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Guide to Museums in Bury St Edmunds & Beyond

Discover Bury St Edmunds and Suffolk's fascinating past with a trip to these museums in Bury St Edmunds & Beyond...

Bury St Edmunds and the surrounding towns and villages are absolutely steeped with a rich and diverse history. 

Wherever you are, you will often find yourself amidst an area that has a fascinating history which may well be documented within a museum. 

Bury St Edmunds has more museums than most towns, all of which make a great family day out; many of which are free of charge to enter, and what’s more, they provide inquisitive minds a first-hand experience of the past, with experts on hand to answer their 'whys', 'whos', and 'what fors', bringing history alive and off the page of a book! 

If you're visiting as a couple or are a history enthusiast then you also are in for a treat. The town is a museum in itself; with the Abbey Gardens, Abbey Ruins, Cathedral, The Athenaeum and St Mary's Church just some of the buildings and sites which are of significant historical importance.

Plan your visit and make sure a trip to one of these museums is on your itinerary!

Moyse’s Hall Museum, Bury St Edmunds

Moyse’s Hall Museum has taken pride of place in Bury St Edmunds marketplace for nearly 900 years! The diverse history of the building has seen its use change from workhouse to town Bridewell to police station before becoming a museum in 1899.

The museum displays a wide range of exhibitions and collections, documenting the journey through time and foundation of Bury St Edmunds, from the Abbey’s troubled past (from creation to dissolution, to bygone prison tools and apparatus to various objects and items which provide gruesome and macabre insight into witchcraft and the country’s mistaken obsession with the occult and superstition. 

Moyse’s Hall Museum is open Mondays to Saturdays between 10am and 5pm (last entry 4pm)
Entrance prices are £12 for adults, £8 concessions and £6 for children aged 5-16. Family passes and heritage tickets are also available.

Rougham Control Tower Aviation Museum, Bury St Edmunds

Rougham Control Tower is a small friendly aviation museum, home to the 94th bomb group and based within an airfield, historically called Rougham Airfield. The museum is the site of a former RAF station opened in 1942 which then became known as RAF Bury St Edmunds and is dedicated to the American air personnel who served in the 322nd BG and the 94th BG of the USAAF 8th Airforce during WWII.

The tower and surrounding Nissen huts contain displays including various aircraft parts and equipment recovered from crash sites across Suffolk and Norfolk.

The museum is open every Sunday between 10am and 4pm until the end of October. Admission is free although donations are welcome.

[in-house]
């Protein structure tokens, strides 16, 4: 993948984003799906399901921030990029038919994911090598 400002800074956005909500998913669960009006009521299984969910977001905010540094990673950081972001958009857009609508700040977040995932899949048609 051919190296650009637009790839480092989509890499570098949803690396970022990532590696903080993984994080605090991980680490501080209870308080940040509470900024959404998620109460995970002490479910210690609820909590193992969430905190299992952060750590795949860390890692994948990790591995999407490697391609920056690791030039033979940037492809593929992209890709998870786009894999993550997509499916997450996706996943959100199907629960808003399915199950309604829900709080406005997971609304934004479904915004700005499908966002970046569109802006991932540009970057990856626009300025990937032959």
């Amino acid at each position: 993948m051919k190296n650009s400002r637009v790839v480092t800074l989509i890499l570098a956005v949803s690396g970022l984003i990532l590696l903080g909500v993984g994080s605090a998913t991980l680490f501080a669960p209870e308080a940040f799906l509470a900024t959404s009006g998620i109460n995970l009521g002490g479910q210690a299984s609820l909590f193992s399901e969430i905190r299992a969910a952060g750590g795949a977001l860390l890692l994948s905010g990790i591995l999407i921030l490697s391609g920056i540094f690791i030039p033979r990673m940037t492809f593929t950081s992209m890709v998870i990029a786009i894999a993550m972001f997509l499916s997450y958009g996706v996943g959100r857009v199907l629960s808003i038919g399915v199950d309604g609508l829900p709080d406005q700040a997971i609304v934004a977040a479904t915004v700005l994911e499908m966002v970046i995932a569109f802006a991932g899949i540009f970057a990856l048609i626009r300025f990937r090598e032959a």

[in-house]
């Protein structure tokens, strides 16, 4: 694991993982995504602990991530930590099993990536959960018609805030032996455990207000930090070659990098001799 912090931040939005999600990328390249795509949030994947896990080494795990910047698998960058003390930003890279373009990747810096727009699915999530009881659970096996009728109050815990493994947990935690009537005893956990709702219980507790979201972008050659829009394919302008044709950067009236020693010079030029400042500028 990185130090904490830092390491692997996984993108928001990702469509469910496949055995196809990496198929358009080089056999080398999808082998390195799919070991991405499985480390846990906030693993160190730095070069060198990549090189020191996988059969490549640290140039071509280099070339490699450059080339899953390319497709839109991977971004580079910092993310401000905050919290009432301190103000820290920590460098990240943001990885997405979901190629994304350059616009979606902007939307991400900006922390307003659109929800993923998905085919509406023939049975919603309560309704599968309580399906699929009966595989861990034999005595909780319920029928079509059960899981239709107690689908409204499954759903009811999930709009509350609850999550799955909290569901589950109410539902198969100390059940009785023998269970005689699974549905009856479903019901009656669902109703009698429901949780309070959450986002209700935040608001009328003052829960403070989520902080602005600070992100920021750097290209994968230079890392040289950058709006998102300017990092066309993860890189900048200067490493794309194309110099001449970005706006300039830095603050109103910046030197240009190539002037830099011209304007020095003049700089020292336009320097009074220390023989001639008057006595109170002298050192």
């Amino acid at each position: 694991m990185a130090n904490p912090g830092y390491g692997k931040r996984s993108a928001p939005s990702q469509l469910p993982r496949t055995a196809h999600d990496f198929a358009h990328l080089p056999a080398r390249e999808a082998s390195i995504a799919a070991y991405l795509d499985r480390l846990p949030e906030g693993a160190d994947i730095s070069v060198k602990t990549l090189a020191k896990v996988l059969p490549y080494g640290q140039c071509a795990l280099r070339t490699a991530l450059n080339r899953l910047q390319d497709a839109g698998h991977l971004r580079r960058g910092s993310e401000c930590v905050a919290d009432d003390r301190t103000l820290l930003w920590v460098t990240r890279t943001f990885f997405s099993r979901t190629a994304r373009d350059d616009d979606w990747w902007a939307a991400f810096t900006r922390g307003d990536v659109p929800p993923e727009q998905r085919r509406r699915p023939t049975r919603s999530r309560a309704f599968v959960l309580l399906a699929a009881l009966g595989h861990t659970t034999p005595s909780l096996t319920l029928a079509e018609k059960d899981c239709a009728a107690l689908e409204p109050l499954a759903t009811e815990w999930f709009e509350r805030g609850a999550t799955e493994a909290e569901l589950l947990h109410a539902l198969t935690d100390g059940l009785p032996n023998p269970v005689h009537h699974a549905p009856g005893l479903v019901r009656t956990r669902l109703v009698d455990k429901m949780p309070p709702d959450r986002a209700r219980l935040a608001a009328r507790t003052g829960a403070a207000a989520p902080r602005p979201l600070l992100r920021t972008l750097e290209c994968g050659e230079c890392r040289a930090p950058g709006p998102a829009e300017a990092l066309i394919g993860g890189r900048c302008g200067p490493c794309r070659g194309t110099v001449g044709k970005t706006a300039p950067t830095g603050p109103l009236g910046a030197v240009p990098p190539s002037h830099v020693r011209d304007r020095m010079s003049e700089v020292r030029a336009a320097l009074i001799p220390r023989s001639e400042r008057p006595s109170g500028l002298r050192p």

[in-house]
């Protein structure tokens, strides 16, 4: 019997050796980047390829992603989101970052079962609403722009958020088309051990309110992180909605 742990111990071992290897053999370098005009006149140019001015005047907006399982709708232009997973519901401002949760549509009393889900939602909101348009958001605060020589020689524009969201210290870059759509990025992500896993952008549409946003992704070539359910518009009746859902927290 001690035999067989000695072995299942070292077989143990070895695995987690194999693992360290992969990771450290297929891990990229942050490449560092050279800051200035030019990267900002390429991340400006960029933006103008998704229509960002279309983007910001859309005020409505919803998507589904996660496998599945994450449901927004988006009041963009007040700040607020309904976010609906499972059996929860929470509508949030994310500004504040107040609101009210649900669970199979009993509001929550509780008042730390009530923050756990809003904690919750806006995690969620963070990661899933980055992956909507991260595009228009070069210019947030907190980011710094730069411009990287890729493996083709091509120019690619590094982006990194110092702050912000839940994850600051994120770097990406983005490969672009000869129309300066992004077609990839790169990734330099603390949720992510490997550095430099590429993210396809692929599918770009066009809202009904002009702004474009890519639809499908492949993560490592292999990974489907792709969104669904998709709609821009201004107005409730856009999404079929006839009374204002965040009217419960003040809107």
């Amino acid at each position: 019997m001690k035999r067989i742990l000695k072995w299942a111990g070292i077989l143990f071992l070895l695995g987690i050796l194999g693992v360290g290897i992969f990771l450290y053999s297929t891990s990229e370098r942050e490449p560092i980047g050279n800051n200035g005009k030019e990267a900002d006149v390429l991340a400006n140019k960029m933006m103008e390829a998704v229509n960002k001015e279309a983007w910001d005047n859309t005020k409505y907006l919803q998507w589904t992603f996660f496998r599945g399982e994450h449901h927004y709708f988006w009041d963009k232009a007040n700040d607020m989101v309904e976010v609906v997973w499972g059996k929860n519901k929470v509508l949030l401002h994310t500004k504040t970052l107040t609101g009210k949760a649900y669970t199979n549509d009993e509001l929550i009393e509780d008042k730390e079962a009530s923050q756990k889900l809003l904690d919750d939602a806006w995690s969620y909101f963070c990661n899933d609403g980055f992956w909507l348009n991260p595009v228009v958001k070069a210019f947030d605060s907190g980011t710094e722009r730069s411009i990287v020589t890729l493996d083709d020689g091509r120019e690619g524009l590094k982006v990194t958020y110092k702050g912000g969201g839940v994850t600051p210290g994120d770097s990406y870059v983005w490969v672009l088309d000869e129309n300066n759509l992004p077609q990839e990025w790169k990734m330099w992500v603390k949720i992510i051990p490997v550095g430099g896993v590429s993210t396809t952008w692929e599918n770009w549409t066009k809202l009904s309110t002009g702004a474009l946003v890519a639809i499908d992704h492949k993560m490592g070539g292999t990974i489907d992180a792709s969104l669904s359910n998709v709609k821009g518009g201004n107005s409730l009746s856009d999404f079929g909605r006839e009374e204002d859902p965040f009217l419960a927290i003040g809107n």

There are always regular well-attended events planned so check the website for further details.

Suffolk Regiment Museum, Bury St Edmunds

Suffolk Regiment Museum was originally opened in 1935 and situated within the Regimental Depot site in Bury St Edmunds. The site included the Sergeants’ Mess and Officers’ Mess. In 1968, it was moved to its current location which is the former Armoury. 

Displays in the museum document the history of the regiment, covering all battalions; regular, volunteer, war-time and militia, its foundation in the late 17th century to the experience of individual soldiers and is explored through various ephemera and collectables such as weapons, equipment, uniforms, medals and photographs.

The museum is open on Wednesdays and the first Sunday in the months between 9.30am and 3.30pm and can be visited at other times by appointment. Admission is free with group visits welcome by prior arrangement.

Museum of East Anglian Life, Stowmarket

The Museum of East Anglian Life is a collection of 17 historic buildings set across 75 acres of countryside and is the largest independent museum in Suffolk. 

The Museum has over 40,000 artefacts within its collection, owning previous “everyday” items of East Anglian life with a collection that a emphasis on food production as well as the social history relating to it, covering East Anglia’s agricultural industries.

The museum works hard to offer learning, enjoyment and participation opportunities and hosts regular family-focused events as well as programme for school visits.

The museum is open Tuesday to Sunday between 10am and 4.30pm (Sundays 11am opening) and costs £8.25 for adults £7.15 concessions and £4.70 for children with family and membership rates also available.

Palace House, Newmarket 

Palace House or, to use its full title, The National Heritage Centre for Horseracing & Sporting Art is a family-friendly venue based in the centre of Newmarket displaying fine and decorative art, social and political history, archive items and an unrivalled gallery.

The five-acre site contains not one but two museums - the National Horseracing Museum and Packard Galleries British Sporting Art in Palace House as well as offering opportunities to encounter former racehorses. 

With H.M. The Queen as their patron, Palace House promises a bumper-packed day out with plenty to see and do with an onsite restaurant, bakery and shop to rest or refuel.

The site is open daily between 10am and 5pm with tickets at £12 for adults and £7 for children (under 5’s go free). Family and annual passes are also available.

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